The Ambassador in China (Gauss) to the Secretary of State
[Received August 14.]
Sir: Referring to the Embassy’s despatch no. 2434, April 15, 1944, transmitting a translation of the Draft Revised Copyright Law,32 I have the honor to enclose a translation prepared by the Embassy of the final form of the Copyright Law33 which was revised and promulgated by the National Government on April 27, 1944, and has been enforced since that date.
Major Changes Made in Draft Law.
The classification of works which may be copyrighted is made more general with specific references to engravings, models, paintings, et cetera, being replaced by the term “artistic productions” (Article 1).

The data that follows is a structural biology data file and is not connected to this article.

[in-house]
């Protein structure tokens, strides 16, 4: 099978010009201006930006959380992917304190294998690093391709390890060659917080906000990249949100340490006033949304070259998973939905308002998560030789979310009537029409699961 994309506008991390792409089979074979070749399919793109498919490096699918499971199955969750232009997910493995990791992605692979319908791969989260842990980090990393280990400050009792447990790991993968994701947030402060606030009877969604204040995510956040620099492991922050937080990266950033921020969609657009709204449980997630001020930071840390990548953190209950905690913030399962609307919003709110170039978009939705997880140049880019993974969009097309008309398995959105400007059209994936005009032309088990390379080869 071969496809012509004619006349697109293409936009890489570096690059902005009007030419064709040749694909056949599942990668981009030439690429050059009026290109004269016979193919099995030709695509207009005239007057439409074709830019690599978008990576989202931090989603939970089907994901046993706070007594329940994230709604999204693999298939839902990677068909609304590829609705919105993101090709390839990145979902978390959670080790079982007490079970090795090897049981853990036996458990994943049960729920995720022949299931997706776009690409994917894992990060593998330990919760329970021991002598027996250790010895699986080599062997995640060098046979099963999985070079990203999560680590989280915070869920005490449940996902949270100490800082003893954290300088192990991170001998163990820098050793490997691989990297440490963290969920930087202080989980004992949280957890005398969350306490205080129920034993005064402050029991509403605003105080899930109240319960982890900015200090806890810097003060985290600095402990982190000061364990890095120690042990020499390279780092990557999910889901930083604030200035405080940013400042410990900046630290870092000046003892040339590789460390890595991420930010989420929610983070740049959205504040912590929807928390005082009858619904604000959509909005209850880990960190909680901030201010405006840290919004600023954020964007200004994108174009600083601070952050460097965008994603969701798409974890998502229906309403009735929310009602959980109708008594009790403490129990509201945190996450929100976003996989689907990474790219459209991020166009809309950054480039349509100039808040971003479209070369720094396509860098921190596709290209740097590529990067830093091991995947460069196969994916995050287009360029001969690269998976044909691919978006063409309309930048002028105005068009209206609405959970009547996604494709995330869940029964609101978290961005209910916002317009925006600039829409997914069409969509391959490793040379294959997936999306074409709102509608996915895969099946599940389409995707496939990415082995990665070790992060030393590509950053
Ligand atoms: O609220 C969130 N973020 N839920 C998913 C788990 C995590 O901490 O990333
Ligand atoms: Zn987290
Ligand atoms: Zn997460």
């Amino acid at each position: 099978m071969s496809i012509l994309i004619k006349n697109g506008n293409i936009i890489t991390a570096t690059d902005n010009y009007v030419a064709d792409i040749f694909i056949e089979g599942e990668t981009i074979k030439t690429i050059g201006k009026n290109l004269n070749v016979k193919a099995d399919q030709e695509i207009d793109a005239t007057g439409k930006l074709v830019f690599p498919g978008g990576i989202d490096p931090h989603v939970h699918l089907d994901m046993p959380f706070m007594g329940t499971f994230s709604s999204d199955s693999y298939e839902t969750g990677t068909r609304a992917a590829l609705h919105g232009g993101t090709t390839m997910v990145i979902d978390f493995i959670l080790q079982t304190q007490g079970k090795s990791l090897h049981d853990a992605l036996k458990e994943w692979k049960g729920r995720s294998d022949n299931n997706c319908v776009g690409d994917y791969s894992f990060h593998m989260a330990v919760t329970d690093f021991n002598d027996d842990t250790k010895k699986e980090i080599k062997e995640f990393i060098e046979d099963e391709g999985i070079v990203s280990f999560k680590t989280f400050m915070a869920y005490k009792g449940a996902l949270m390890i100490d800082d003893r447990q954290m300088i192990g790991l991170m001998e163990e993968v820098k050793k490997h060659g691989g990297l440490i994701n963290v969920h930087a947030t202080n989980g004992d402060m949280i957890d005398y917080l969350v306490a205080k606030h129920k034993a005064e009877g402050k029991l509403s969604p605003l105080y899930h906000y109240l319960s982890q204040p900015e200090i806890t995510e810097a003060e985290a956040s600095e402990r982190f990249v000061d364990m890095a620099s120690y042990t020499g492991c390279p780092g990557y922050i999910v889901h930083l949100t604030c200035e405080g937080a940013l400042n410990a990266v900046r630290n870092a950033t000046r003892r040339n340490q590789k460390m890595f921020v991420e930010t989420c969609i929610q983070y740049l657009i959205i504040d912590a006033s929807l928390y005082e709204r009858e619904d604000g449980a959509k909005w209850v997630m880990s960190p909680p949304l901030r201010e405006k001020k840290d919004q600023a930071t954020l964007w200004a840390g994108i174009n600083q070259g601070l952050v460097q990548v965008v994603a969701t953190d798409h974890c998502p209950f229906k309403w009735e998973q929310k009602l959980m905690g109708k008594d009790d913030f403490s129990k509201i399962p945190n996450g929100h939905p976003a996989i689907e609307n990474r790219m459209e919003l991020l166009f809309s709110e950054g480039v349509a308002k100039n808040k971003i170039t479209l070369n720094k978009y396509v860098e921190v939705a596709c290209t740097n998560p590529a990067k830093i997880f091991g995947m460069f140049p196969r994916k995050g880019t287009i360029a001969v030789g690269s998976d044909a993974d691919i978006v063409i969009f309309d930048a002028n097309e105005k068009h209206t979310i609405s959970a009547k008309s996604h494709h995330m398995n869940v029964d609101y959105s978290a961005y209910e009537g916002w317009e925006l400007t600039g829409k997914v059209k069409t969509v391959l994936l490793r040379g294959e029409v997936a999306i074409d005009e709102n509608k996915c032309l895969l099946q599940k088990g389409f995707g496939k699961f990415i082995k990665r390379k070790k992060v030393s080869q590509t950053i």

The term of a copyright on a work produced under a pseudonym or alias is no longer restricted to 30 years (Article 8).[Page 1003]
Copyrights on cinema films are limited to those films the presentation of which has been permitted by law (Article 9).
The provision restricting pirating or copying parts of an original copyrighted translation is omitted (Article 10).
Article 18 of the Draft Law, providing that copyrights shall not issue for such works as laws, treaties, documents, propaganda literature, academic lectures, et cetera, is omitted from the new law.
Article 20 of the Draft Law, which provides that the Ministry of Interior may reject the application for copyright of a work which “manifests a disregard for Party principles” or the publication of which has been prohibited by law, is also omitted.
The fines provided in Chapter IV are increased from 100 to 500 percent (Articles 30 to 34).